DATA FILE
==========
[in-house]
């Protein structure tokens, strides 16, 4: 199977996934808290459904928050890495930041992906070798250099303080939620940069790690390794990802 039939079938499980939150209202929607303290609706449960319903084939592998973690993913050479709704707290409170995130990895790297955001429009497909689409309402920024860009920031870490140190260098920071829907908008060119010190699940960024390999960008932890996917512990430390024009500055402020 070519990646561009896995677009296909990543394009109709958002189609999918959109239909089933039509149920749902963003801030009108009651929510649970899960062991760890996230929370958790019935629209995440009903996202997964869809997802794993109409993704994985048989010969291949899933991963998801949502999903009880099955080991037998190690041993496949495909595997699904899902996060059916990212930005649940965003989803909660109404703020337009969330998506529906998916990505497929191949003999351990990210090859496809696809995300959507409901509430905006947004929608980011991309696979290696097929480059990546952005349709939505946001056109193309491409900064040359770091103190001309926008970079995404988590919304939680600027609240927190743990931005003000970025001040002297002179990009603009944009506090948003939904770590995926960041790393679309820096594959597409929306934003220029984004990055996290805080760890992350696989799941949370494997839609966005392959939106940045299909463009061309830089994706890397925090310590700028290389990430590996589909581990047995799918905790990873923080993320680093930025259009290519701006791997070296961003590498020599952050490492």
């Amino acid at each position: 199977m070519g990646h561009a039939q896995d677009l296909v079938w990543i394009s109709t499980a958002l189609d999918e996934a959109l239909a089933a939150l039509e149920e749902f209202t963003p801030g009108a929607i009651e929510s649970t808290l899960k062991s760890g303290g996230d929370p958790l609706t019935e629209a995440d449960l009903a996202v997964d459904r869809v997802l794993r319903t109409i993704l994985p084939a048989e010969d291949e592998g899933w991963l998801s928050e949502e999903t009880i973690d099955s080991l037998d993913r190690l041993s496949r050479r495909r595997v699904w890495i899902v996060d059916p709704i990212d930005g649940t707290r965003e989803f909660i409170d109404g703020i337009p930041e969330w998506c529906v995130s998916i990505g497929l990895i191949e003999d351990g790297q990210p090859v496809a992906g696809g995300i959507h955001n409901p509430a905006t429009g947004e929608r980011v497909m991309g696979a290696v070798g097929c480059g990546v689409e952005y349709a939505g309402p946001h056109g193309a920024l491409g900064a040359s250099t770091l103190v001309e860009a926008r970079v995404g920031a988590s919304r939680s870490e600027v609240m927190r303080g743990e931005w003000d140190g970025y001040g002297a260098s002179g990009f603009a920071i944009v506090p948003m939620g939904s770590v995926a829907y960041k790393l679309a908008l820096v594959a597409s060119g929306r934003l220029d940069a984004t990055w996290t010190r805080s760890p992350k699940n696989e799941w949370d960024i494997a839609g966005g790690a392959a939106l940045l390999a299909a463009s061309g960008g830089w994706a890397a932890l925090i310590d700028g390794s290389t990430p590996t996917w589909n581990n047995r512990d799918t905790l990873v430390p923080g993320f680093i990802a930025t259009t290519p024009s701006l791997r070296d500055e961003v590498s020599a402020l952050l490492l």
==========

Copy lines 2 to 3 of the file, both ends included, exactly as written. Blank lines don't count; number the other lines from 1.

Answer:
């Protein structure tokens, strides 16, 4: 199977996934808290459904928050890495930041992906070798250099303080939620940069790690390794990802 039939079938499980939150209202929607303290609706449960319903084939592998973690993913050479709704707290409170995130990895790297955001429009497909689409309402920024860009920031870490140190260098920071829907908008060119010190699940960024390999960008932890996917512990430390024009500055402020 070519990646561009896995677009296909990543394009109709958002189609999918959109239909089933039509149920749902963003801030009108009651929510649970899960062991760890996230929370958790019935629209995440009903996202997964869809997802794993109409993704994985048989010969291949899933991963998801949502999903009880099955080991037998190690041993496949495909595997699904899902996060059916990212930005649940965003989803909660109404703020337009969330998506529906998916990505497929191949003999351990990210090859496809696809995300959507409901509430905006947004929608980011991309696979290696097929480059990546952005349709939505946001056109193309491409900064040359770091103190001309926008970079995404988590919304939680600027609240927190743990931005003000970025001040002297002179990009603009944009506090948003939904770590995926960041790393679309820096594959597409929306934003220029984004990055996290805080760890992350696989799941949370494997839609966005392959939106940045299909463009061309830089994706890397925090310590700028290389990430590996589909581990047995799918905790990873923080993320680093930025259009290519701006791997070296961003590498020599952050490492």
């Amino acid at each position: 199977m070519g990646h561009a039939q896995d677009l296909v079938w990543i394009s109709t499980a958002l189609d999918e996934a959109l239909a089933a939150l039509e149920e749902f209202t963003p801030g009108a929607i009651e929510s649970t808290l899960k062991s760890g303290g996230d929370p958790l609706t019935e629209a995440d449960l009903a996202v997964d459904r869809v997802l794993r319903t109409i993704l994985p084939a048989e010969d291949e592998g899933w991963l998801s928050e949502e999903t009880i973690d099955s080991l037998d993913r190690l041993s496949r050479r495909r595997v699904w890495i899902v996060d059916p709704i990212d930005g649940t707290r965003e989803f909660i409170d109404g703020i337009p930041e969330w998506c529906v995130s998916i990505g497929l990895i191949e003999d351990g790297q990210p090859v496809a992906g696809g995300i959507h955001n409901p509430a905006t429009g947004e929608r980011v497909m991309g696979a290696v070798g097929c480059g990546v689409e952005y349709a939505g309402p946001h056109g193309a920024l491409g900064a040359s250099t770091l103190v001309e860009a926008r970079v995404g920031a988590s919304r939680s870490e600027v609240m927190r303080g743990e931005w003000d140190g970025y001040g002297a260098s002179g990009f603009a920071i944009v506090p948003m939620g939904s770590v995926a829907y960041k790393l679309a908008l820096v594959a597409s060119g929306r934003l220029d940069a984004t990055w996290t010190r805080s760890p992350k699940n696989e799941w949370d960024i494997a839609g966005g790690a392959a939106l940045l390999a299909a463009s061309g960008g830089w994706a890397a932890l925090i310590d700028g390794s290389t990430p590996t996917w589909n581990n047995r512990d799918t905790l990873v430390p923080g993320f680093i990802a930025t259009t290519p024009s701006l791997r070296d500055e961003v590498s020599a402020l952050l490492l």